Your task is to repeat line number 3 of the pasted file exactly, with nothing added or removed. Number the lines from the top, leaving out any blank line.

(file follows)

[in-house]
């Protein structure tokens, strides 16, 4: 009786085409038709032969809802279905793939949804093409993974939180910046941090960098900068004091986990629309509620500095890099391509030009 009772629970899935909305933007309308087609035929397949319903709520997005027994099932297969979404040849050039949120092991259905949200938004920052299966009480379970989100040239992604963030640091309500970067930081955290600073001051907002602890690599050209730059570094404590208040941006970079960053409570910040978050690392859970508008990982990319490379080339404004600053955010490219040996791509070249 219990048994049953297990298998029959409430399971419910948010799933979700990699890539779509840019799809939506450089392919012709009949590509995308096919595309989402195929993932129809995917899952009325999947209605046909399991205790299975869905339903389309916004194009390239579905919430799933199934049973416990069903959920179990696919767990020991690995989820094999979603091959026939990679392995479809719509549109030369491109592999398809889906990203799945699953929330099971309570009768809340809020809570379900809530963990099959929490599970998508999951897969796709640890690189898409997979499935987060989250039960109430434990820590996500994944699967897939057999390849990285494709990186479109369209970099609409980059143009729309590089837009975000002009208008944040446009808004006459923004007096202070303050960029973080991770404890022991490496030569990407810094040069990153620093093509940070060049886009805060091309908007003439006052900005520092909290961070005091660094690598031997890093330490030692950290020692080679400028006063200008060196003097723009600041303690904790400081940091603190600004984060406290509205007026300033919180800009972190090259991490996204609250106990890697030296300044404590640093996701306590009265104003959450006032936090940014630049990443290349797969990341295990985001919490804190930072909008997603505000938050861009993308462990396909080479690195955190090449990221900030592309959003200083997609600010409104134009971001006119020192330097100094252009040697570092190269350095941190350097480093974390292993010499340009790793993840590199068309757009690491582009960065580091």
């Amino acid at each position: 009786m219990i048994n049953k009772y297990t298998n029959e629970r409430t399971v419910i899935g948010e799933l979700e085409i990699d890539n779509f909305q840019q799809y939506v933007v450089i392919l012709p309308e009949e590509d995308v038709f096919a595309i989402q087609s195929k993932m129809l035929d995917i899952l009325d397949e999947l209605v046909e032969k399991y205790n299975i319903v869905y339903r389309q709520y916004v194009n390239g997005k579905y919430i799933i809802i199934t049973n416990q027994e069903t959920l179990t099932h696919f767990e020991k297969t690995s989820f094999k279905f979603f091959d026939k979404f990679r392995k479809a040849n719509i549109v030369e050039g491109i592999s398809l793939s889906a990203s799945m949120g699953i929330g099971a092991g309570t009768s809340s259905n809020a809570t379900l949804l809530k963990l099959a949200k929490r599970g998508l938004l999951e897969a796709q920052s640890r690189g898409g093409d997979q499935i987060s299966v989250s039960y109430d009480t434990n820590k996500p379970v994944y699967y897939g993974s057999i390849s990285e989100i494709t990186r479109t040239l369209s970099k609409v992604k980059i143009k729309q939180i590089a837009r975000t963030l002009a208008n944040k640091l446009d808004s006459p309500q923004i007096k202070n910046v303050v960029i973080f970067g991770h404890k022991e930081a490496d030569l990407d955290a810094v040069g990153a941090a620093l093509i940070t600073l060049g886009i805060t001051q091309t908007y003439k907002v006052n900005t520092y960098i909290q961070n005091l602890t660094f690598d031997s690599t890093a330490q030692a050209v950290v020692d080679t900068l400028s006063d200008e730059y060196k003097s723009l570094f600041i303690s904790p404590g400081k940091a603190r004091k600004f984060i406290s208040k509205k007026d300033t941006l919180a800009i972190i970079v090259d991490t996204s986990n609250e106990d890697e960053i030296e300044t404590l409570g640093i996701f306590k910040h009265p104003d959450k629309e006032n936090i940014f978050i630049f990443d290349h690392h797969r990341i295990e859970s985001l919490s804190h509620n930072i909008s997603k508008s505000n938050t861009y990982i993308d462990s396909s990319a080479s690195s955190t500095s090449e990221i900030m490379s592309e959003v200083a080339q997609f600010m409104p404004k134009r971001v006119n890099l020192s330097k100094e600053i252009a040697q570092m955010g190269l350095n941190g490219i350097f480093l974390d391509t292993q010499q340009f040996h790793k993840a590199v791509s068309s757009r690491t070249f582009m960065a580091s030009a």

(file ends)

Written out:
């Amino acid at each position: 009786m219990i048994n049953k009772y297990t298998n029959e629970r409430t399971v419910i899935g948010e799933l979700e085409i990699d890539n779509f909305q840019q799809y939506v933007v450089i392919l012709p309308e009949e590509d995308v038709f096919a595309i989402q087609s195929k993932m129809l035929d995917i899952l009325d397949e999947l209605v046909e032969k399991y205790n299975i319903v869905y339903r389309q709520y916004v194009n390239g997005k579905y919430i799933i809802i199934t049973n416990q027994e069903t959920l179990t099932h696919f767990e020991k297969t690995s989820f094999k279905f979603f091959d026939k979404f990679r392995k479809a040849n719509i549109v030369e050039g491109i592999s398809l793939s889906a990203s799945m949120g699953i929330g099971a092991g309570t009768s809340s259905n809020a809570t379900l949804l809530k963990l099959a949200k929490r599970g998508l938004l999951e897969a796709q920052s640890r690189g898409g093409d997979q499935i987060s299966v989250s039960y109430d009480t434990n820590k996500p379970v994944y699967y897939g993974s057999i390849s990285e989100i494709t990186r479109t040239l369209s970099k609409v992604k980059i143009k729309q939180i590089a837009r975000t963030l002009a208008n944040k640091l446009d808004s006459p309500q923004i007096k202070n910046v303050v960029i973080f970067g991770h404890k022991e930081a490496d030569l990407d955290a810094v040069g990153a941090a620093l093509i940070t600073l060049g886009i805060t001051q091309t908007y003439k907002v006052n900005t520092y960098i909290q961070n005091l602890t660094f690598d031997s690599t890093a330490q030692a050209v950290v020692d080679t900068l400028s006063d200008e730059y060196k003097s723009l570094f600041i303690s904790p404590g400081k940091a603190r004091k600004f984060i406290s208040k509205k007026d300033t941006l919180a800009i972190i970079v090259d991490t996204s986990n609250e106990d890697e960053i030296e300044t404590l409570g640093i996701f306590k910040h009265p104003d959450k629309e006032n936090i940014f978050i630049f990443d290349h690392h797969r990341i295990e859970s985001l919490s804190h509620n930072i909008s997603k508008s505000n938050t861009y990982i993308d462990s396909s990319a080479s690195s955190t500095s090449e990221i900030m490379s592309e959003v200083a080339q997609f600010m409104p404004k134009r971001v006119n890099l020192s330097k100094e600053i252009a040697q570092m955010g190269l350095n941190g490219i350097f480093l974390d391509t292993q010499q340009f040996h790793k993840a590199v791509s068309s757009r690491t070249f582009m960065a580091s030009a």